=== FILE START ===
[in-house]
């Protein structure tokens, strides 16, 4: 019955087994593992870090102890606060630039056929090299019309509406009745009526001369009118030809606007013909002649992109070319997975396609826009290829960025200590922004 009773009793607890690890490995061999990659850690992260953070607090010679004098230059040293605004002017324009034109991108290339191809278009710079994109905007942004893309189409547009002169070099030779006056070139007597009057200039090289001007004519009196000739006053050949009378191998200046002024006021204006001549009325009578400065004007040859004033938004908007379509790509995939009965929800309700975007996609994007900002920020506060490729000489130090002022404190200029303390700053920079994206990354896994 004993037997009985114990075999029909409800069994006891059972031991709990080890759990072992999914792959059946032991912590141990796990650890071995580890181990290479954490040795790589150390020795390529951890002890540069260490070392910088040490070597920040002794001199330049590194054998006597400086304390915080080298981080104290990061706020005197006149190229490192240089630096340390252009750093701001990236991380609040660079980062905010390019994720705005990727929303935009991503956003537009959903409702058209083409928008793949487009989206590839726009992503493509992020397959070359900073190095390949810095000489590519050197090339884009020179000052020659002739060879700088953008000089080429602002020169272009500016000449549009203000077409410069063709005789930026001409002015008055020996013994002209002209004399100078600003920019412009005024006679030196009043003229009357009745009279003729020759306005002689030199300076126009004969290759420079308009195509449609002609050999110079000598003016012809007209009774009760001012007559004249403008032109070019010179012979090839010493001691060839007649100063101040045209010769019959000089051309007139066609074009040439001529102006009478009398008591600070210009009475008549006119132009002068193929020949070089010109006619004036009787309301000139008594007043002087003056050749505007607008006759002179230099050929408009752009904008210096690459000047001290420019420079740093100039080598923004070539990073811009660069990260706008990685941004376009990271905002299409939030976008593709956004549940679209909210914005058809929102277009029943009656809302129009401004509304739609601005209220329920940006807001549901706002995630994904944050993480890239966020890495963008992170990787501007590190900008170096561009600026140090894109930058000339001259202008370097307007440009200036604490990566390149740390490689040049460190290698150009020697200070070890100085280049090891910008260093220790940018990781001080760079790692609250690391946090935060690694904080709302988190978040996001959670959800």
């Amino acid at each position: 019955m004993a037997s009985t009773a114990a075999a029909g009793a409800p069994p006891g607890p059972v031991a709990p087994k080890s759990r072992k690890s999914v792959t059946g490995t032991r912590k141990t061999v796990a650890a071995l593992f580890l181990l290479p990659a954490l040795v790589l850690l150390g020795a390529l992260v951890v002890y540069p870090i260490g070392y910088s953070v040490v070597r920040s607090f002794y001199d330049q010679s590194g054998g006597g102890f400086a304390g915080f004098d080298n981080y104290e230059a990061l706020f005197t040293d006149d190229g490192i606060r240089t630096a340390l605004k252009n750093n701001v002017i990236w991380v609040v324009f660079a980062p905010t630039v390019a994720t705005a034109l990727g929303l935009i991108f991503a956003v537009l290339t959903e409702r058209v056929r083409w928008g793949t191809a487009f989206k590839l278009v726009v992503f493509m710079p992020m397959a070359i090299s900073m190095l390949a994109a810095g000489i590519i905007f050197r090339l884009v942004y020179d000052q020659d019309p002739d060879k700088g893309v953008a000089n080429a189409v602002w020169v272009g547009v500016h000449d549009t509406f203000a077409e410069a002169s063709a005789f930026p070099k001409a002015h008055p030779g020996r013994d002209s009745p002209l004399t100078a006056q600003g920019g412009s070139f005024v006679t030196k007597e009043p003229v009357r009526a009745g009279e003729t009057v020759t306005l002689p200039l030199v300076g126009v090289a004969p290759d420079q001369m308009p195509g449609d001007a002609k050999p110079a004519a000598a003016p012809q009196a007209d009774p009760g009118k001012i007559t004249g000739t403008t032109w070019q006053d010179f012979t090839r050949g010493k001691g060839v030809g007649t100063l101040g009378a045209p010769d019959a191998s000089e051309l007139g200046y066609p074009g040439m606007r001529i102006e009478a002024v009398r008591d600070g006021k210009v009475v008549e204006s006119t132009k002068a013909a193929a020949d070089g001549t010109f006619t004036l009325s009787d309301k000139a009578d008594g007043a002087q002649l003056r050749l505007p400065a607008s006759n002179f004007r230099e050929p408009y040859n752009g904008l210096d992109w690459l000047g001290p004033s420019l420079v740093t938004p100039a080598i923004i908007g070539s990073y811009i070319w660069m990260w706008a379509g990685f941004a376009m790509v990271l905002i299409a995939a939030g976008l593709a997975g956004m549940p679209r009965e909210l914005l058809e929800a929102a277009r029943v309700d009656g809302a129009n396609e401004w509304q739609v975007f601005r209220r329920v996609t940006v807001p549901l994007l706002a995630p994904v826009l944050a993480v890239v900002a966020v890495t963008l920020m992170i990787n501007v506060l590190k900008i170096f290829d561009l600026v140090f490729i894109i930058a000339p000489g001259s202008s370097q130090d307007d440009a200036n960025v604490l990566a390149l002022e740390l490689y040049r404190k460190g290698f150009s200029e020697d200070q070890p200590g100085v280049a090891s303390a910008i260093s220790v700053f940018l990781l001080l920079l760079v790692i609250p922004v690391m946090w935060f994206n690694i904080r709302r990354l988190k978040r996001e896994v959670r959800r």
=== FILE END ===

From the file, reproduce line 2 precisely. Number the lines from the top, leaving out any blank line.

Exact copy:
């Protein structure tokens, strides 16, 4: 019955087994593992870090102890606060630039056929090299019309509406009745009526001369009118030809606007013909002649992109070319997975396609826009290829960025200590922004 009773009793607890690890490995061999990659850690992260953070607090010679004098230059040293605004002017324009034109991108290339191809278009710079994109905007942004893309189409547009002169070099030779006056070139007597009057200039090289001007004519009196000739006053050949009378191998200046002024006021204006001549009325009578400065004007040859004033938004908007379509790509995939009965929800309700975007996609994007900002920020506060490729000489130090002022404190200029303390700053920079994206990354896994 004993037997009985114990075999029909409800069994006891059972031991709990080890759990072992999914792959059946032991912590141990796990650890071995580890181990290479954490040795790589150390020795390529951890002890540069260490070392910088040490070597920040002794001199330049590194054998006597400086304390915080080298981080104290990061706020005197006149190229490192240089630096340390252009750093701001990236991380609040660079980062905010390019994720705005990727929303935009991503956003537009959903409702058209083409928008793949487009989206590839726009992503493509992020397959070359900073190095390949810095000489590519050197090339884009020179000052020659002739060879700088953008000089080429602002020169272009500016000449549009203000077409410069063709005789930026001409002015008055020996013994002209002209004399100078600003920019412009005024006679030196009043003229009357009745009279003729020759306005002689030199300076126009004969290759420079308009195509449609002609050999110079000598003016012809007209009774009760001012007559004249403008032109070019010179012979090839010493001691060839007649100063101040045209010769019959000089051309007139066609074009040439001529102006009478009398008591600070210009009475008549006119132009002068193929020949070089010109006619004036009787309301000139008594007043002087003056050749505007607008006759002179230099050929408009752009904008210096690459000047001290420019420079740093100039080598923004070539990073811009660069990260706008990685941004376009990271905002299409939030976008593709956004549940679209909210914005058809929102277009029943009656809302129009401004509304739609601005209220329920940006807001549901706002995630994904944050993480890239966020890495963008992170990787501007590190900008170096561009600026140090894109930058000339001259202008370097307007440009200036604490990566390149740390490689040049460190290698150009020697200070070890100085280049090891910008260093220790940018990781001080760079790692609250690391946090935060690694904080709302988190978040996001959670959800």